Support for large (100+ user) conferences: Timeline, and contribution

Hi All,

Thank you in advance for your great work on Jitsi!

I am working with a Cyber Charter K-12 organization that is a heavy user of video classes, to tailor and launch a self hosted Jitsi system for online classes. Currently we’re using conferencing from another vendor.

Most classes are quite small and are a great fit for Jitsi in its current state, however there are a few courses which have over 100 participants. Initially we were planning on modifying the Jitsi-meet client to display a CDN distributed livestream for these large classes, but still allow participation and questions from students. With LastN=1 or 2 of course. More recently, we had been hoping to (mis?)use octo to distribute large single conferences over multiple JVBs even though the users are all geographically nearby. This has only gotten to the small proof of concept stage.

In this thread Damencho mentions:

Currently you cannot create a meeting with 200 people. We have a hard limit of 75 participants, but even more than 35, the experience will suffer. But we are working on adding big meetings with more participants (more than 100).

Could anyone provide an update on the timeline for this feature, and also point us in the direction of a way to try even a rough beta version of large rooms if possible? We are also happy to participate in any way possible on the development and testing of this feature.

Thanks!

Blake

–edit–
I see in [jitsi-dev] JVB scalability from Boris that there isn’t a specific timeline, but we’re still happy to assist in development of this feature in any way possible.

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Did you get anything out of it ? We are trying to enable a large room (around 250 participants) and followed the same path as yours, tried a very low LastN, tried to disable all webcam and mic but one, but it wasn’t enough, so we are now thinking of trying to (mis? :grinning:)use octo just to be able to distribute a single room across many JVB. What was the first results of your proof of concept ?

Hi Arzar,
Never got to the point of testing real load, but I did successfully get multiple users onto two JVBs, running in docker on a single host, by enabling Octo with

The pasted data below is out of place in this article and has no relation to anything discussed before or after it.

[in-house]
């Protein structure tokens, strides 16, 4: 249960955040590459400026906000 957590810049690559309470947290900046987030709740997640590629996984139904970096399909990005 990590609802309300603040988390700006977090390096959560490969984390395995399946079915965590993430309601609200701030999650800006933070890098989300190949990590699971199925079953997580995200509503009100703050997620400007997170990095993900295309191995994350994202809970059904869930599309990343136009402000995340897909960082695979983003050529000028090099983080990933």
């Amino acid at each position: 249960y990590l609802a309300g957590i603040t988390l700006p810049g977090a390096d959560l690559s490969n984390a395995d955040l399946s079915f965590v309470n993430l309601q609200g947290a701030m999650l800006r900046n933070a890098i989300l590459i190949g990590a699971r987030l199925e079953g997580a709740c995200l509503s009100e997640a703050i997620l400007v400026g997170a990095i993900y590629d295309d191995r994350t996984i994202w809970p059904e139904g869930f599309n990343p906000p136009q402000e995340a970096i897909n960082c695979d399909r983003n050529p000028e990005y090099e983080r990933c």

org.jitsi.jicofo.BridgeSelector.BRIDGE_SELECTION_STRATEGY=SplitBridgeSelectionStrategy

so that it tried to push each new user to a different bridge, without having to assign users to different regions.

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Hi @blivingston, does the dockerized JVB taken from here https://github.com/jitsi/docker-jitsi-meet ? Also importantly, does the docker can be scale able up to more than two JVB on single host (assumed it could create more and more rooms and participant as well since the JVB now become in larger quantity)?

Thanks for the enlightenment :slight_smile:

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Hi Janto, I was testing out using https://github.com/jitsi/docker-jitsi-meet . To add another JVB, I had to go through a few steps. I copied the videobridge declaration in docker-compose.yml and made another one, and assigned it new ports and a new config directory. Then, after a first run, I edited the generated config for the container to use the new ports.

I don’t think that this would actually provide better performance though - JVB2 at least seems to use as many cores as you have ( I could be wrong though). I was mostly using it to test out Octo configuration without the trouble of multiple VMs

has anybody been able to figure this out? “split bridge selection strategy” is good start for testing purposes. looking for a final solution though.
Jicofo does an excellent job load balancing each conference into different bridges, but not load balancing multiple participants in the same meeting.

We do prefer to put participants in the same meeting on the same bridge, but we won’t go past the thresholds, so if a JVB is overloaded we’ll start putting participants on a new bridge.

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This is great information that I didn’t know. What is the threshold? I would like to confirm that my configuration acts this way before committing to my leaders that I can host a meeting with 300 people

You can start here to see how it’s determined if a bridge is ‘overloaded’

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To handle large rooms, we run our videobridges on bare metal with realtime kernels, not containered or virtualized.

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Hi @rasos - that’s very interesting! If you have time to share, I’d love to hear more about the observations and performance measurements that lead to using bare-metal and a RT kernel. For instance is high volume UDP traffic much happier with an RT kernel or outside of virtualization?

In the last few days, I’ve load tested using JitsiMalleus and Selenium Grid scaled out on AWS Elastic Container Service to add up to 100 observers and 1 real presenter on a 2x8 core m4.2xLarge videobridge setup using Octo & SplitBridgeSelectionStrategy. While the CPU had a lot of headroom on both bridges, the presenter video and audio were visibly a bit choppy.

Our implementation were able to reach 250+ users in a conference room by running octo with SplitBridgeSelectionStrategy, channelLastN = 6 and server sizes of our bridges in AWS is c5.metal. Seems like the issues were facing to reach more than 300 is the client side cpu and bandwith limit.

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Hello @Anthony_Garcia ,

This is cool, I’m curious to know more on how did u achieve this. and what about the multi jvb setup too. and where is this “SplitBridgeSelectionStrategy”

Regards,